What is fluoride?
Fluoride is a mineral that is found in all natural water sources and is the ionic form of the trace element fluorine, which is commonly found in the environment. Fluorine reaches water sources by leaching from soil and rocks into groundwater.
When applied as a topical treatment by a dentist, or when used as part of a community water fluoridation program, fluoride is a safe and effective way to help protect the teeth and prevent cavities.
How is fluoride good for teeth?
Your tooth enamel continuously goes through a demineralization and remineralization process.
Demineralization is the loss of minerals from the enamel. This happens when acids (formed by plaque and bacteria in the mouth) attack the enamel.
During remineralization, minerals like calcium, phosphate, and fluoride are redeposited to the enamel when we drink water or eat certain mineral-rich foods.
When teeth aren’t sufficiently remineralized (if you don’t consume enough of the required minerals), tooth decay can result. Fluoride helps prevent tooth decay by making teeth more resistant to acid. In some cases, it can also help reverse decay that has already begun.
When is fluoride intake most important?
It is important for infants and children between the ages of 6 months and 16 years to be exposed to fluoride. This is the timeframe during which the primary and permanent teeth are growing in.
However, adults can also benefit from fluoride. Topical fluoride from toothpastes, mouth rinses, and fluoride treatments are as important in fighting tooth decay as they are for strengthening developing teeth.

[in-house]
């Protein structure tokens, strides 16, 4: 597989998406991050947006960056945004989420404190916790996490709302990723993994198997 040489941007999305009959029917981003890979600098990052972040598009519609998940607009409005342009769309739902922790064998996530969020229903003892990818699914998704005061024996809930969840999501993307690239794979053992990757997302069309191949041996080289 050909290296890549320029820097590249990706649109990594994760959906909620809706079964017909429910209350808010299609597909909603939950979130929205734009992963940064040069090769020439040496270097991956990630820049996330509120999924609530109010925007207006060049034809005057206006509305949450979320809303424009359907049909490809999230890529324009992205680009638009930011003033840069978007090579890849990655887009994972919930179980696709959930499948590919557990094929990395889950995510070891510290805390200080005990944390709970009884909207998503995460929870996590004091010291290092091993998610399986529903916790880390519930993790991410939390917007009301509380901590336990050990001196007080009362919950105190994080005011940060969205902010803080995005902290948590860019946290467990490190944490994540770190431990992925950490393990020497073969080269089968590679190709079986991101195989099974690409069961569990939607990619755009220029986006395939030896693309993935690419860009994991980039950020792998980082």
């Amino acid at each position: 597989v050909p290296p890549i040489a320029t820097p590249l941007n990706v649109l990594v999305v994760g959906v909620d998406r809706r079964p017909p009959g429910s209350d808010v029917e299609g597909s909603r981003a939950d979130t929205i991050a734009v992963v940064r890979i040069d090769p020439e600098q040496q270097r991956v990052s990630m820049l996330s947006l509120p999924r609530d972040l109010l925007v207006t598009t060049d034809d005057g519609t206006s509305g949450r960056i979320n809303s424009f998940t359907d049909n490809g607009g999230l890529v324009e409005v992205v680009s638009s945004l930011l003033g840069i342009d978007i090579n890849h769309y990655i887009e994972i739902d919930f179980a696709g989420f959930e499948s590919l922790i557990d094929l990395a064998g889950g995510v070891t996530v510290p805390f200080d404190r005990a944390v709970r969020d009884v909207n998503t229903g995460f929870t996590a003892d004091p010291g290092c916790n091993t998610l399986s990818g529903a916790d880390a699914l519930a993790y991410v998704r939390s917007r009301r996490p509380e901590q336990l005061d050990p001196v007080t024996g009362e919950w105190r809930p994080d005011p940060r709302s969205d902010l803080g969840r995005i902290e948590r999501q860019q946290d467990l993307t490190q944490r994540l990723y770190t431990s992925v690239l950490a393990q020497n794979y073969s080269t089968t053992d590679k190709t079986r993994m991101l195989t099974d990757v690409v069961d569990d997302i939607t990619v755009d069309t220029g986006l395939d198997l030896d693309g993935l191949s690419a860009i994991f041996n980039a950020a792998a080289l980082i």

Fluoride Treatment At Your Dentist’s Office
In the case of children with developing teeth, and for some adults, the fluoride consumed via water and food is not sufficient to protect the teeth and your dentist will advise an additional fluoride application.
While there are many over-the-counter fluoride toothpastes and mouthwashes, these contain relatively low levels of fluoride.
Stronger concentrations are available by prescription, and your dentist can also apply fluoride treatment in stronger concentrations at your dental clinic during your regular hygiene checkup.
Fluoride treatment at your dental clinic will typically be a one-time application of a gel, foam, or varnish solution. Varnishes are painted on the teeth, while foams are put into a dental tray and then applied to the teeth for a few minutes. Gels can either be painted on or applied via a tray.